Electronic government sounds attractive, with its promise of convenience, reduced costs, and enhanced data quality. But horror stories of leakages of personal information from government networks do not engender trust, which is the very thing required for citizens and business to switch to online channels.
In an ideal world, all organizations would take a holistic approach to risk management. They would weigh costs and benefits while keeping an eye on legal obligations. We know this does not happen; some aspects of public administration seem to escape the glare of risk analysis altogether. One suspects that this is particularly the case with website development and maintenance.
Many governments have enacted information privacy laws with a view to protecting personal information, much of which is acquired from the population under compulsion. If government agencies adhere to privacy laws while developing e-government solutions, then it is likely that their citizenry will increase its reliance on online government resources, safe in the knowledge that their data has been protected.
Victoria, an Australian state, enacted an Information Privacy Act in 2000, which has ten Information Privacy Principles (IPPs) based on the Organisation for Economic Co-operation and Development (OECD) model. The principles cover a broad range of factors, with IPP3 (Data Quality) and IPP4 (Data Security) being at the forefront of website considerations. Privacy Victoria gives prominence to the IPPs in all its publications, which are available at www.privacy.vic.gov.au.
One important function of the privacy commissioner is auditing how personal information is handled by government agencies. An initial audit of 100 websites was conducted in 2003 using a combination of automated analysis through Watchfire® WebXM™ and manual analysis of privacy statements. The overall results were fairly disappointing. While the majority had privacy statements, few were sufficiently helpful to visitors wanting to know how their privacy rights were protected.
The automated tool also revealed more serious deficiencies:
- Unsecured transactions, with personal information not protected by any form of encryption.
- Few explanations of the risks inherent in using the Internet.
One reason for focusing on websites is that they are freely available public resources. Hence, they can be readily tested for compliance with a government’s own privacy laws. Also, if agencies cannot protect privacy on their own websites, then what are the chances that they will get it right for electronic voting and smartcard-based services?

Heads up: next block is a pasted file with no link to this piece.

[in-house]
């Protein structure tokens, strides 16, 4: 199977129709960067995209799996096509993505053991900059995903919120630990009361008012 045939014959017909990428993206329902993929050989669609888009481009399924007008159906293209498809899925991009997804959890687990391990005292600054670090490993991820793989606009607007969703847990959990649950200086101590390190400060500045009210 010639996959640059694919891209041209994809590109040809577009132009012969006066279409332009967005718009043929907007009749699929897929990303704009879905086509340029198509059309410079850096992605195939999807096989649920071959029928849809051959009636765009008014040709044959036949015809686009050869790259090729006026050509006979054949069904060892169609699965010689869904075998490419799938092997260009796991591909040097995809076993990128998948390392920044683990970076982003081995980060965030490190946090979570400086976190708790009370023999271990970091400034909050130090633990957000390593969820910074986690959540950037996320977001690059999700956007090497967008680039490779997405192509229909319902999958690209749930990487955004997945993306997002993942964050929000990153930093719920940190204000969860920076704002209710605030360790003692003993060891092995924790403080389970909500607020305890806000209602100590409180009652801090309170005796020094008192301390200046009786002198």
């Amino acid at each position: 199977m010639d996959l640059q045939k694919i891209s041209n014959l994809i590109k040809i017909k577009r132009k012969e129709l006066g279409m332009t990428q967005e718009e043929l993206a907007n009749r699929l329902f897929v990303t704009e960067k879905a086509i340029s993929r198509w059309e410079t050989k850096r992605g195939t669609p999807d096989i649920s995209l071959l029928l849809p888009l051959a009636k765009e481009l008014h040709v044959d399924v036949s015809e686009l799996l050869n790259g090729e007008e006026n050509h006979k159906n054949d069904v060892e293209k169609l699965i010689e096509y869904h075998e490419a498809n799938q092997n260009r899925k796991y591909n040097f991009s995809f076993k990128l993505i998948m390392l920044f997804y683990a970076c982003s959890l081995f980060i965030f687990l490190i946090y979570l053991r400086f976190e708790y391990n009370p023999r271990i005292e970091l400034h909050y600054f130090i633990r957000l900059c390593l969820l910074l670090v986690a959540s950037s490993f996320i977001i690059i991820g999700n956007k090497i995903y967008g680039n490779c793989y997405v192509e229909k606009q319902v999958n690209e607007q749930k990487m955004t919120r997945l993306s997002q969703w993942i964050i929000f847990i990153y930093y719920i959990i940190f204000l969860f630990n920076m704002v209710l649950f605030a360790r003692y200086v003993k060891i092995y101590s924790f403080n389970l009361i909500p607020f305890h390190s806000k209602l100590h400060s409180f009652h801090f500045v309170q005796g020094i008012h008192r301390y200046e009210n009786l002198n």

However, perhaps these negative findings can be blamed on the entire website culture:
- Websites have been around for a long time now (well over a decade), and do not excite management as they once did.
- They began life as simple information-based sites, with more sophisticated and privacy-sensitive transactions and applications added over time. Evolution rarely excites as much interest as revolution.
- Publishing and managing websites is often not the responsibility of IT departments, but rather, corporate communications or marketing. These organizations are not as knowledgeable about security as information technology groups.
Where there is a history of website publishing being conducted with little regard for IT security measures, then it is likely that inadequate risk assessment has been done. Encryption methods such as Secure Sockets Layer (SSL) are cheap and easy, but the audit found that they were rarely used.
A follow-up audit was conducted in 2005, with many of the same websites revisited. The Privacy Commissioner was heartened by the overall improvement, partly because this indicated that agencies were responding to the audit findings (“the stick”), but also because they were absorbing the message about building trust (“the carrot”). Some that demonstrated a commitment to secure e-government were singled out for commendation.
While most categories saw a marked improvement, it was still disappointing to find that most transactions involving personal information remained unsecured and that there were still poor performers, some of which fared worse than in the previous audit. This was unacceptable and somewhat puzzling given that solutions are so straightforward.
One problem might be that the website privacy audits have not applied punitive measures to date. Although the Privacy Commissioner can order organizations to comply if serious breaches of the IPPs are found, this is rarely done. Instead, Privacy Victoria uses a variety of techniques to make compliance easier. Among our many publications is a guide for conducting Privacy Impact Assessments (PIAs). A PIA, a risk assessment used when personal information is involved, can be conducted separately or as part of an overall risk assessment plan. Whatever path is chosen, it can reduce an organization’s exposure to formal privacy complaints.
Another way to increase compliance with privacy guidelines is the “court of public opinion.” If the public, supported by media interest, finds that e-government is unsecured and intrusive, then they will avoid the online channels on offer. Counter staff and mail rooms will remain the busiest hubs and operational costs will stay high.
As governments become increasingly serious moving to online channels, they must do so without compromising the privacy of citizens. If they cannot get it right with websites, what faith will the public have in major undertakings like identity cards embedded with biometrics?